Jewelry making is communal crafting for all

Community education student Gail Cassman applies wiring wrap to a gem during an OCC jewelry making class.

Photo by Henry Bate

Patrick Sullivan’s necklace pendant prototype sits quietly atop a velvety gray jewelry tray. Subtle lines of sunflower yellow adorn the deep amber of a solitary oval stone that’s set against a silver wire frame, carefully and intricately twisted into place.

At the next table over, Sullivan quietly mulls over the shoulders of his seven students, offering helpful tips with occasional hands-on correction.

Tucked away in a metalworks classroom in the Arts Center at Orange Coast College, offering shelter from a particularly cold Southern California spring morning, Sullivan directed his sold-out “Introduction to Wire Wrapping and Jewelry Basics” community education class Saturday as its students aimed to recreate the pendant with their own personalized touch and the student’s choice of stone, provided by Sullivan.

“My favorite part of teaching is the success,” Sullivan said. “They (the students) go, ‘oh wow, I can do this!’ and that’s really the neatest part.”

Sullivan, a man with a warm and patient gait, teaches community education classes periodically at OCC along with his wife Christine Sullivan, covering everything from basic soldering to jewelry making and Christine Sullivan’s upcoming silk scarf painting.

Married for 52 years, the couple has been teaching for about 10 of those years. The two began offering classes out of their home when they formed Sullivan Collections, taking over Christine Sullivan’s former company Backalley Studios, and they now teach a weekly class at the Laguna Beach Art-A-Fair in addition to teaching OCC community education classes.

For Patrick Sullivan, teaching his students how to find their way with the wiring is half the fun.

“The wire is so opposable to what we’re used to,” Patrick Sullivan said. “You have to learn how to manipulate it so it doesn’t manipulate you.”

Truly understanding the nature of the wiring and understanding its nuances is not lost on Patrick Sullivan’s students.

“It’s like the wire is alive,” Jane Carlyle, a returning student to Patrick Sullivan’s class, said. “The wire wrapping makes its own design. You don’t have to draw out a design first.”

While the OCC class tuition is $55, the necklace is valued at $85 so as Patrick Sullivan likes to say, his students are getting a great deal.

“He always likes to start the class off with the story of how he saw a $600 Tiffany’s silver bracelet and decided he could make one of his own,” Christine Sullivan said.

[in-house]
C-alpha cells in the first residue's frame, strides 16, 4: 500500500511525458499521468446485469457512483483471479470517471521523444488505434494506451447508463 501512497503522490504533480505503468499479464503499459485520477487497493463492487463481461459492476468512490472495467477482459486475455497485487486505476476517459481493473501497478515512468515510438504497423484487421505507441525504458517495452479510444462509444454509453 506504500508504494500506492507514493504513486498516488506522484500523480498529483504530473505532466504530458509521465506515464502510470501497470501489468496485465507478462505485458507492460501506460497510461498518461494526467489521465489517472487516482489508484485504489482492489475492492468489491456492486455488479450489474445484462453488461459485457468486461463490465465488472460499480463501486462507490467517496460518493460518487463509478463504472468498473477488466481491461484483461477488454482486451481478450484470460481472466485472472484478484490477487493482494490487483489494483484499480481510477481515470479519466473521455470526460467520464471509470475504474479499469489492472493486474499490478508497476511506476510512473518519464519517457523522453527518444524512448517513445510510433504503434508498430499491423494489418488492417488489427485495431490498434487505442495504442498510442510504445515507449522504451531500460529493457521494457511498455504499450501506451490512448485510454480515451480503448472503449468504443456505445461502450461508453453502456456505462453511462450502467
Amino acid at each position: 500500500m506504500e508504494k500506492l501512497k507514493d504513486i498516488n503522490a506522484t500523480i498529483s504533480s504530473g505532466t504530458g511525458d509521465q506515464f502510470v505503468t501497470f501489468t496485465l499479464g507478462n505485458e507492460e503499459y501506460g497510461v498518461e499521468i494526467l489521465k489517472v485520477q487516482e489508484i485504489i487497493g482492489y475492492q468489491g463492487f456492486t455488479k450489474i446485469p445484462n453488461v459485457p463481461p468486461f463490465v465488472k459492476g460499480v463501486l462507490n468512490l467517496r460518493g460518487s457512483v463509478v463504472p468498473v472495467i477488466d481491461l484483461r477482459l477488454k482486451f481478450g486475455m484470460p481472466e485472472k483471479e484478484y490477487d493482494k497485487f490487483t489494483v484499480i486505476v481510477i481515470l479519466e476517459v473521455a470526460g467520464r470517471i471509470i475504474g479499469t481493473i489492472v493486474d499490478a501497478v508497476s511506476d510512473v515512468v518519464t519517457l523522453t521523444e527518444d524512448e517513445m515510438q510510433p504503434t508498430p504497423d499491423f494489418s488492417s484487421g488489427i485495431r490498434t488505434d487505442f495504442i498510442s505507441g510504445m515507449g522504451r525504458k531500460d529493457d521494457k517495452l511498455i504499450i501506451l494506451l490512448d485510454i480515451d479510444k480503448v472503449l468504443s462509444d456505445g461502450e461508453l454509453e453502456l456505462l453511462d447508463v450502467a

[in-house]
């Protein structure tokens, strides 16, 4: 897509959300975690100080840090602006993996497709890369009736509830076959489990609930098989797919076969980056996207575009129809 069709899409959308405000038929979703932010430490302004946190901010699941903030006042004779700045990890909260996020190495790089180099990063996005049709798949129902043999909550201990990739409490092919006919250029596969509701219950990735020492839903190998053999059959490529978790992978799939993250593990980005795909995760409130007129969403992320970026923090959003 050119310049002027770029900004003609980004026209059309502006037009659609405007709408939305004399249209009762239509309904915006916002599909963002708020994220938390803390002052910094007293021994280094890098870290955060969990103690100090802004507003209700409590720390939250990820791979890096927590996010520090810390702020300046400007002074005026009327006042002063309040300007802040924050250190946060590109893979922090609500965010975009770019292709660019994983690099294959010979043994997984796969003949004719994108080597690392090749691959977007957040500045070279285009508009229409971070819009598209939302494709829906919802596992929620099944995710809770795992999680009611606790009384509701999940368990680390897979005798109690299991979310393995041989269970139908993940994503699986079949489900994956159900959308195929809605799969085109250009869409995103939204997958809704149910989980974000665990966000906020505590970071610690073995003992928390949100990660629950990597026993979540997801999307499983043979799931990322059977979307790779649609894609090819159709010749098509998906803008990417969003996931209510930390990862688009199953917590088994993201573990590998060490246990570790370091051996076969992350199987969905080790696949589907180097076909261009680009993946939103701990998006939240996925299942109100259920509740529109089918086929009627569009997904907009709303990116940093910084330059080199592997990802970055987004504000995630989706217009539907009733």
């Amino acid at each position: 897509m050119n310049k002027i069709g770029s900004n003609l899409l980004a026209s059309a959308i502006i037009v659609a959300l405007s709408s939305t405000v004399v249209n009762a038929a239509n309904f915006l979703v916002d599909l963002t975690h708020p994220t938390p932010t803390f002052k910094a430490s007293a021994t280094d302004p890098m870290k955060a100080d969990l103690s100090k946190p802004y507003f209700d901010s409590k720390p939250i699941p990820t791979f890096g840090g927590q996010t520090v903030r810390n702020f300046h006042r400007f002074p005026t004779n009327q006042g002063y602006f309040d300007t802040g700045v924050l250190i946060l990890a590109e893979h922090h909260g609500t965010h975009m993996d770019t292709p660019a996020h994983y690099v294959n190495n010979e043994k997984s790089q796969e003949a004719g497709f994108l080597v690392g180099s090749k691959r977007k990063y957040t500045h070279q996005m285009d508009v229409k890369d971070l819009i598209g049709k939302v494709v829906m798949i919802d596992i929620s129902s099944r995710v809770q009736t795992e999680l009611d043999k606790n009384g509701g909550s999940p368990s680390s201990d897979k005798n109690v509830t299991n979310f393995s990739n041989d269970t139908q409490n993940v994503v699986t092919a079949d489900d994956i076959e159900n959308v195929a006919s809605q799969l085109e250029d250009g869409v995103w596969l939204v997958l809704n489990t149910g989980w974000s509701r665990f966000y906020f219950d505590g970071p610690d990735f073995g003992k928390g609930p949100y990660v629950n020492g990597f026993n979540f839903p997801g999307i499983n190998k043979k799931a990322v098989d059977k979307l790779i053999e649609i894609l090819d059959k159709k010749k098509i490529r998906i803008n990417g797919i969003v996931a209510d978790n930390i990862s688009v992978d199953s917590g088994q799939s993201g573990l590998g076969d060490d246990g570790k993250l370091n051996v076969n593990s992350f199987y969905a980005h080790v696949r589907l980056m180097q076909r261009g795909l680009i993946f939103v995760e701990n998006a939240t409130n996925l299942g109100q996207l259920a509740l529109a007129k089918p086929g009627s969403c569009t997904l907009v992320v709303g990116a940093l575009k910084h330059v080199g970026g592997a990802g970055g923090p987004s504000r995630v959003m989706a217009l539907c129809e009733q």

In his basic soldering class, his students are granted the opportunity to live out Sullivan’s favorite memory and recreate the very same silver link bracelet.

Although the Sullivans have been teaching variations of the same class long enough to have it down to a science, it doesn’t always go as smoothly as they plan. Sometimes the silver on their trademark jewelry ends up smoother than the classes.

“It’s great when it works and even when it doesn’t work, it’s great,” Patrick Sullivan said.

The class is advertised as being held from 10 a.m. to 1 p.m. but Patrick Sullivan has stayed well beyond the class hours. He said as long as everyone leaves happy, that’s all that matters.

“I can’t let them just leave when they don’t get it right away. I created the problem,” Patrick Sullivan said.

While Patrick Sullivan directs his students, Christine Sullivan sits just off to the side, tinkering with silver as she works on a project, nearly undetectable save for the excited glances shot her way by students who have come to think of the Sullivans as both friends and teachers.

According to Christine Sullivan, a former student of theirs took the classes because his wife’s arthritis prevented her from taking the class herself. The Sullivans were witness to the moment the man clasped the bracelet, the finished product from the class, around his wife’s wrist.

Carol True, a first-time class attendee at Patrick Sullivan’s Saturday class, is leaving the class both excited and invigorated.

“I can’t wait to purchase some wire and practice at home,” True said.

With the Sullivans’ classes garnering an increasing class retention rate and a maximum capacity of 10 students per class, practice might just be the best option available.

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